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Kabukiza Theater

Curtain's up so get dressed in your finest, go out for dinner in Ginza and end this night with a performance at Kabukiza.

When people think of Japanese theatre, they think of Kabuki: demonic looking masks, elegant kimonos and drums. Although it sets a much slower pace than western theater styles, an evening at the Kabuki is an enchanting experience. Often recounting tales of old warriors or star-crossed lovers, these are stories that everyone has seen before and can understand.

But most of all it’s the craftsmanship of the costumes, set design and musical ensemble that make a trip to the Kabukiza unforgettable.

The Kabukiza building itself is pure art.

After countless reconstructions (the fault of electrical fires or wartime) from its foundation in 1889 onwards, it has pretty much consistently been rebuilt in a baroque Japanese revivalist style, meant to evoke the architectural details of Japanese castles, as well as temples of the pre-Edo period.

Kabukiza on a Budget with Hitomaku-mi Single Act Tickets

Then, there’s the audience. For many modern Japanese people, wearing a kimono is for special occasions only. And going to watch Kabuki is seen as an event worth donning an obi (kimono sash) for. It’s perfect for people watching and you might be lucky enough to spot (or sit next to) one of the theater’s celebrity fans.

Kabuki is an archaic theater form and the Japanese audience members next to you will probably have just as many issues understanding it as an English speaker watching a Shakespeare performance.

In order to appeal to a new generation and a more international audience, the theater has gone above and beyond to make sure Kabuki is as accessible as possible. English audio guides and captions are standard for most performances at the Kabukiza. As well as supplying a translation of the dialogue and lyrics, there is usually a program featuring an explanation about the stories, music, dance, plus other aspects of Kabuki that may be difficult for a first-time viewer to understand.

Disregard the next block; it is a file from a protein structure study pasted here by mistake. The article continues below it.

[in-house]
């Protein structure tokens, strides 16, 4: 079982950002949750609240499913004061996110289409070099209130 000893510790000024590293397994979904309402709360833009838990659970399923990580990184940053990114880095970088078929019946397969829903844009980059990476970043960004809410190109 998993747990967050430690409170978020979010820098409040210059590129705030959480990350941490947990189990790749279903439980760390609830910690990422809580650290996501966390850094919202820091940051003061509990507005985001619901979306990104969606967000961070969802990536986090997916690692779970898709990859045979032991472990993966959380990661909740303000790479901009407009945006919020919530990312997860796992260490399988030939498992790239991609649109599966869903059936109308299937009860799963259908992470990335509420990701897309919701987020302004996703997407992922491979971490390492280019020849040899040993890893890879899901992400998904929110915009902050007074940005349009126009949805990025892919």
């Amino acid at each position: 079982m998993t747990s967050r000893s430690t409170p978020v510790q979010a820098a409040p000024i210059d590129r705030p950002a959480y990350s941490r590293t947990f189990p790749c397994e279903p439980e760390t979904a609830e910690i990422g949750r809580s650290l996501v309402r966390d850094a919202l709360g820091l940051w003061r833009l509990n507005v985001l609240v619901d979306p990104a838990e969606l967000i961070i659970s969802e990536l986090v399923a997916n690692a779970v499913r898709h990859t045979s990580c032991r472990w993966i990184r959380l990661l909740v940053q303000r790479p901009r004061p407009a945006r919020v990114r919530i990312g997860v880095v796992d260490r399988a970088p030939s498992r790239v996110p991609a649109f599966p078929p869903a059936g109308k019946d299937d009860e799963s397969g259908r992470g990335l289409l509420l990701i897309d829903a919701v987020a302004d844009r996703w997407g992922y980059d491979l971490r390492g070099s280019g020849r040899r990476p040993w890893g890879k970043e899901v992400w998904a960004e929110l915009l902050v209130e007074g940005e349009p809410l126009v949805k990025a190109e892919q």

Kabukiza on a Budget with Hitomaku-mi Single Act Tickets

A night of Kabuki Theater for less than the price of a movie ticket.


Things To Know

Buying Tickets

If you want to purchases tickets for current performances, there is an English website: http://www1.ticket-web-shochiku.com/en/. As well as this, some performances will also be selling a limited amount of one act tickets on the day which can be purchased at the theatre’s box office in person.

How To Get There


Japan, 〒104-0061 Tōkyō-to, Chūō-ku, Ginza, 4 Chome−12−15, GINZA KABUKIZA

By train

From Higashi Ginza Station on the Hibiya and Asakusa Lines, take Exit 3 which provides direct access to the theatre from the subway station. Alternatively, take the Ginza, Marunouchi, and Hibiya Subway Lines to Ginza Station and exit via Exit A6, a 5-minute walk away from the theatre.

Where To Stay

Tokyu Stay Ginza
  • 4-10-5 Ginza, Chuo-ku, Tokyo, 104-0061 Japan
  • ¥25,506 - ¥147,186
  • 3.43/5 (468 reviews)
  • 0.1 km
Solaria Nishitetsu Hotel Ginza
  • 4-9-2 Ginza, Chuo-ku, Tokyo, 104-0061 Japan
  • ¥34,500 - ¥141,400
  • 4.44/5 (865 reviews)
  • 0.1 km
Mitsui Garden Hotel Ginza-gochome
  • 5-13-15 Ginza, Chuo-ku, Tokyo, 104-0061 Japan
  • ¥33,500 - ¥169,400
  • 3.83/5 (542 reviews)
  • 0.2 km
Agora Tokyo Ginza
  • 5-14-7 Ginza, Chuo-ku, Tokyo, 104-0061 Japan
  • ¥27,200 - ¥106,250
  • 3.4/5 (144 reviews)
  • 0.2 km
Millennium Mitsui Garden Hotel Tokyo
  • 5-11-1 Ginza, Chuo-ku, Tokyo, 104-0061 Japan
  • ¥54,700 - ¥173,200
  • 3.67/5 (487 reviews)
  • 0.2 km